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Comment selective content presentation (Score 1) 84

Weird. Yesterday there was a story about Google pulling ads for payday loan operations and today, this. The comments about the Google story ended up being mostly about the relative merits of the payday loan industry with a few about how this was Google suppressing its competition, although I don't know of any Google or Alphabet (I guess?) forays into consumer finance. The arguments that this is Microsoft protecting its business interests are more compelling here, because MS sells software and support services.

I wonder if this isn't all part of a larger game. Facebook is facing heat for using editorial discretion to alter what content it showed to its users. Suddenly Google and Microsoft announce initiatives to do (in some ways) the same thing. Effectively, the company is showing you stuff that you might reasonably believe to be selected by an agenda-free algorithm, but in fact the companies are modifying the results to align with some (not necessarily public) agenda. Are these new ad-suppression campaigns actually maneuvering to support the right of content/information providers to select the information that they show their users?

Comment Re:Anonymous Coward is legion, there (Score 1) 515

I think of myself as a real person, and I don't think I'm an idiot. I'd been running Windows 7 (fully legit copy), and every time it offered to upgrade itself to 10, I either closed the window or took the option that approximated "no." Now, maybe I am an idiot because I didn't go looking for any settings to prevent the upgrade. I planned to upgrade eventually, and clicking "no" every now and then until I was ready isn't that big of a problem for me.

The other night I was playing a fullscreen game in Windows 7, and the screen briefly flickered like some window was trying to get my attention, but the fullscreen game immediately resumed control of the screen and I didn't see what the window was. I figured I'd check it out when I was done playing. Maybe 10 minutes later, my computer reboots (with no confirmation, countdown, or warning) and starts installing Windows 10.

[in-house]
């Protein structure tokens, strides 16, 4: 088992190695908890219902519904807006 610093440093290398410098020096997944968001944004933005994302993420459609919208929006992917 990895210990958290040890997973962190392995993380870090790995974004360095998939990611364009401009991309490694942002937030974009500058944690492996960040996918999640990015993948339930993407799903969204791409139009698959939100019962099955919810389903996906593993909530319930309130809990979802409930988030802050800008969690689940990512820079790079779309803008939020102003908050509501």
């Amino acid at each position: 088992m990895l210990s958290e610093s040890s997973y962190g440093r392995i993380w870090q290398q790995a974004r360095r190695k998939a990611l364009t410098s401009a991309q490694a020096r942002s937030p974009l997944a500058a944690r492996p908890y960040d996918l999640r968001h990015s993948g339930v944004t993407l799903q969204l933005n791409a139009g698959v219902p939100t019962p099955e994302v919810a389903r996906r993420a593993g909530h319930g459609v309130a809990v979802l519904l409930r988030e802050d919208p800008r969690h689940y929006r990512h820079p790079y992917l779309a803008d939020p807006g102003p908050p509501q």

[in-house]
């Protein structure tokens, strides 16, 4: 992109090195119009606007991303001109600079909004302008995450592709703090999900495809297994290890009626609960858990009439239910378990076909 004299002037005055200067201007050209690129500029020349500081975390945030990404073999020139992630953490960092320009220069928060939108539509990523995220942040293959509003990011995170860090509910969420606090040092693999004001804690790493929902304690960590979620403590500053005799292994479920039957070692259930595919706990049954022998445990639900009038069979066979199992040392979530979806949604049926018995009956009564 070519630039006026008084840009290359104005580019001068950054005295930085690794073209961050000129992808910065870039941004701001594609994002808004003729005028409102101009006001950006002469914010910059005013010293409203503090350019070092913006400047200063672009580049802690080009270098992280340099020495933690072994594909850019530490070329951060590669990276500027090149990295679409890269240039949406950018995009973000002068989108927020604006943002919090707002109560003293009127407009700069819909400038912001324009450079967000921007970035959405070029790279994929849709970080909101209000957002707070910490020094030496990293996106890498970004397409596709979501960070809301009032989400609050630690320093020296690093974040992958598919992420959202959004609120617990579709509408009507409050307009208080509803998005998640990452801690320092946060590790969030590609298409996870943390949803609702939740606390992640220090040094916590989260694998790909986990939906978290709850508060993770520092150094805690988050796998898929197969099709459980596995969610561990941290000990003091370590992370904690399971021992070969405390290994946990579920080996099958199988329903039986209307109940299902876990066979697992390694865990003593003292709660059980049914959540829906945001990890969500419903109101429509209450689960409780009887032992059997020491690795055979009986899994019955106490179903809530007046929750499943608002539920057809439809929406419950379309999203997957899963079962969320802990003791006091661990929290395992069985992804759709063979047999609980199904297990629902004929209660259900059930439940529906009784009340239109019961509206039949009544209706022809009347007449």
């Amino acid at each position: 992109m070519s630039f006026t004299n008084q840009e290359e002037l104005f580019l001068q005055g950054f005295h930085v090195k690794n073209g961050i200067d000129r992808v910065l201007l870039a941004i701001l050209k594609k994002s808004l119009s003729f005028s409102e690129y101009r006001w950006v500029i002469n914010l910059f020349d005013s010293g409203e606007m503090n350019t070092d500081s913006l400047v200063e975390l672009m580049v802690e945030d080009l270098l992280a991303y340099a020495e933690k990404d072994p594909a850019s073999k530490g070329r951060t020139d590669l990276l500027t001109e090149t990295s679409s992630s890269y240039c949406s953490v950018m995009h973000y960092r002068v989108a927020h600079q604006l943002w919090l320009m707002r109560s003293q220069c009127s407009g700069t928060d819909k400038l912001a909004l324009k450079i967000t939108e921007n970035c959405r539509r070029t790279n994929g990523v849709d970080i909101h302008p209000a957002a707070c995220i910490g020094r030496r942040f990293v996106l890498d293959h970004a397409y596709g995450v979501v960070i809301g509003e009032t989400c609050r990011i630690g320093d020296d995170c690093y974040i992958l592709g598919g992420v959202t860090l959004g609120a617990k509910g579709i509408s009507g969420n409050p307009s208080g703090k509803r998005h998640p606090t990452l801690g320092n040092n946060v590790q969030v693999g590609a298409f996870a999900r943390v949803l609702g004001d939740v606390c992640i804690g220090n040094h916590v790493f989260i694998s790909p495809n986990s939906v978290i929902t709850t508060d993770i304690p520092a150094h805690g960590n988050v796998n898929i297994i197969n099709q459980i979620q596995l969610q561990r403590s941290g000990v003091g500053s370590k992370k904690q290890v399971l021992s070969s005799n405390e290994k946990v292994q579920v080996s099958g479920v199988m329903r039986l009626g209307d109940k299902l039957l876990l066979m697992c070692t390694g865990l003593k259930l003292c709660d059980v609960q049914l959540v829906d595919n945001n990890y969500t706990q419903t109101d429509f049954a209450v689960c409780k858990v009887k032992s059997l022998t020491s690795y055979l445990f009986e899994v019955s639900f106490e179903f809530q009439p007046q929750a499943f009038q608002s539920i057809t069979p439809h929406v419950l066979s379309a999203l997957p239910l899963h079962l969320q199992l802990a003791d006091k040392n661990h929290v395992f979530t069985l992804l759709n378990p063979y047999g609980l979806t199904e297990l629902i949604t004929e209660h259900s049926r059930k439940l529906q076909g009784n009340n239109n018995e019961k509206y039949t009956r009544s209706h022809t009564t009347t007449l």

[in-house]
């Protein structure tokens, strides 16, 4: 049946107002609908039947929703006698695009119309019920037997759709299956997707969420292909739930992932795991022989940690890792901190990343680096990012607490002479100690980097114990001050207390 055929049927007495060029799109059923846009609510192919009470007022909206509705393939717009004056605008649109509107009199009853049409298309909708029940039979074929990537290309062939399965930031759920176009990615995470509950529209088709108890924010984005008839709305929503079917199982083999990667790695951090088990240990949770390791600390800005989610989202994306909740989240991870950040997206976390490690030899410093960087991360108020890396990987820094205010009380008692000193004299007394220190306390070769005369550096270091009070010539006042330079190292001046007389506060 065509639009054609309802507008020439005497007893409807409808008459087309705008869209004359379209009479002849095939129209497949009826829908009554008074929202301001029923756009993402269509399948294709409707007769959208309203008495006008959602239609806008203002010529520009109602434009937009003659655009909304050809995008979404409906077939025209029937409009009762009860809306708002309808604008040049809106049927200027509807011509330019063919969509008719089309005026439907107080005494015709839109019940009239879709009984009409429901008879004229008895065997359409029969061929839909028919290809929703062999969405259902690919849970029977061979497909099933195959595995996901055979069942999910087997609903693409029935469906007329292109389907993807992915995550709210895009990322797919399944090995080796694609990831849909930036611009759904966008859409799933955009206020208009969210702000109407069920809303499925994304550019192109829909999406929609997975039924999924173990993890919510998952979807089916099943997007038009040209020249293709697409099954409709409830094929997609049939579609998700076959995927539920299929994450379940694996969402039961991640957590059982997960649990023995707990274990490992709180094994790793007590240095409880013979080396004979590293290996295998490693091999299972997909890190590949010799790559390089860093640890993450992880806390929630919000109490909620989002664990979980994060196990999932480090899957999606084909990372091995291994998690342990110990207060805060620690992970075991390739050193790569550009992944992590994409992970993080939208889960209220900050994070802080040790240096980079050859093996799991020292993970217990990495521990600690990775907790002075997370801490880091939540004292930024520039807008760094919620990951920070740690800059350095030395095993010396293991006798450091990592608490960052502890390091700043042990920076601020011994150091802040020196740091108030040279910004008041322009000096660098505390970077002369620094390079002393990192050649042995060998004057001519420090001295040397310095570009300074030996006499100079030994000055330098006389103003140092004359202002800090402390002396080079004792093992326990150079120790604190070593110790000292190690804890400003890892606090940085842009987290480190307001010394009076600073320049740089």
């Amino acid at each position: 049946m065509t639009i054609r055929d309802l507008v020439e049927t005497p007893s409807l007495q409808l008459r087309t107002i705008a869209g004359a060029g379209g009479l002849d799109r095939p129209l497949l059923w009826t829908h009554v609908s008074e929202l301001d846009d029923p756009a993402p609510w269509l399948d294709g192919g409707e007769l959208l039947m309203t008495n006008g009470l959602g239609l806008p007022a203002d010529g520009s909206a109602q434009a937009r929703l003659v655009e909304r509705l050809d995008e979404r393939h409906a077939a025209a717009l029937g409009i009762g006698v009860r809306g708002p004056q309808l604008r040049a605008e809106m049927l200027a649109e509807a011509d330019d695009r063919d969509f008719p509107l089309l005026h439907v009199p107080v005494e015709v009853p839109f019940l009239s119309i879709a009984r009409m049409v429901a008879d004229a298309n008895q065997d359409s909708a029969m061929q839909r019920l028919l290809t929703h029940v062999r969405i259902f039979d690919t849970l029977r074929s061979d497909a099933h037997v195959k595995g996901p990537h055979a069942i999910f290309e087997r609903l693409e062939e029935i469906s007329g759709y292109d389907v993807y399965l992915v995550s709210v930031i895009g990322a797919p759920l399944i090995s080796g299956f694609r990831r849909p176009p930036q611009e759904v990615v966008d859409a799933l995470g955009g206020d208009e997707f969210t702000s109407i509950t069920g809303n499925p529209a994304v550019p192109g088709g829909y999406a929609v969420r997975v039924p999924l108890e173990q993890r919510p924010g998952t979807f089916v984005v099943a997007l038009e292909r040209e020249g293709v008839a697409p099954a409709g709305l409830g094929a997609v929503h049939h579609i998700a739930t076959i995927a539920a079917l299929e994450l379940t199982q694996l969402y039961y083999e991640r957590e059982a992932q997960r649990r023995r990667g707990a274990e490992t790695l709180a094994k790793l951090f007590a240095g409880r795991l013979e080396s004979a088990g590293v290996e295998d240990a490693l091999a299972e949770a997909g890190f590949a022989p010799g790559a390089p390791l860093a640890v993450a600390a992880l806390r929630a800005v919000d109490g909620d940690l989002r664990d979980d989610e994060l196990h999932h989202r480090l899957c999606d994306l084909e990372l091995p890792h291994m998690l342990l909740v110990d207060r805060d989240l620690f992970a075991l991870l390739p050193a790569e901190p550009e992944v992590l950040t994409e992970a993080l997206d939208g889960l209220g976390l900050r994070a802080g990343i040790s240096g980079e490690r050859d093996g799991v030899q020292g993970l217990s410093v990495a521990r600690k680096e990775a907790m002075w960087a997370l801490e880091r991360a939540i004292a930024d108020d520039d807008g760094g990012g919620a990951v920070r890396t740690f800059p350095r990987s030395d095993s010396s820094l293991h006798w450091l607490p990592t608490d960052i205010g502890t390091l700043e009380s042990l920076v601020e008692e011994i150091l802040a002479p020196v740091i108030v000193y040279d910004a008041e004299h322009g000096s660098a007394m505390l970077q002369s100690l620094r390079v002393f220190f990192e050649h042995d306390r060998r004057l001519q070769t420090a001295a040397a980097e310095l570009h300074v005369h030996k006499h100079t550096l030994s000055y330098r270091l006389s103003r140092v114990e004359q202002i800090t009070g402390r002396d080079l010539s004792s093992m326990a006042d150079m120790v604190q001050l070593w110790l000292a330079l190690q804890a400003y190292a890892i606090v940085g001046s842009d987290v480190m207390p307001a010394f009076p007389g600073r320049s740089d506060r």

I was pretty irritated. I eventually had to agree to the EULA, and I guess I could have backed out at that point, but accepting Windows 10 seemed better than potentially having to reinstall Windows 7.

Comment Re:Where's the false advertising (Score 3, Interesting) 70

from TFA:

The order also imposes a $50 million judgment against Lumos Labs, which will be suspended due to its financial condition after the company pays $2 million to the Commission.

To me that suggests that, 24 Mil in revenue in 2012 notwithstanding, $2 million is already enough to ruin the company.

Comment Re:Politics aside for a moment. (Score 2) 538


and so, if you go by silicon valley populations, the stereotypical 'white guy' almost does not exist anymore. walk the bay area streets and you find mostly asians, and they don't have the same feeling about what made america great compared to someone who was born and raised here.


One of the main assumptions underlying this whole post is distilled in these couple of sentences. I submit it isn't possible to know the feelings of someone from just looking at them. Moreover, the silicon valley and surrounding areas have been racially and culturally diverse for many generations, so neither can you tell from looking at someone where they were born and raised.

Blaming the complacency of the voting public on immigrants is pretty silly, in my opinion. I'd say your 'average' person (white guy or otherwise) is disengaged from politics. When I look at how politics go in the US, I'm certainly discouraged from being engaged by the undue influence of money, our goofball first-past-the-post elections, and blatant gerrymandering. I don't think we can blame any of those things on immigrants from Asia.

Comment Re:America is a RINO (Score 1) 588

To answer your question about how to gerrymander large cities out into other parts of the state, just look at the congressional districts for blue cities in red states (and presumably red cities in blue states, if those exist). You can see a nice zoomable map here: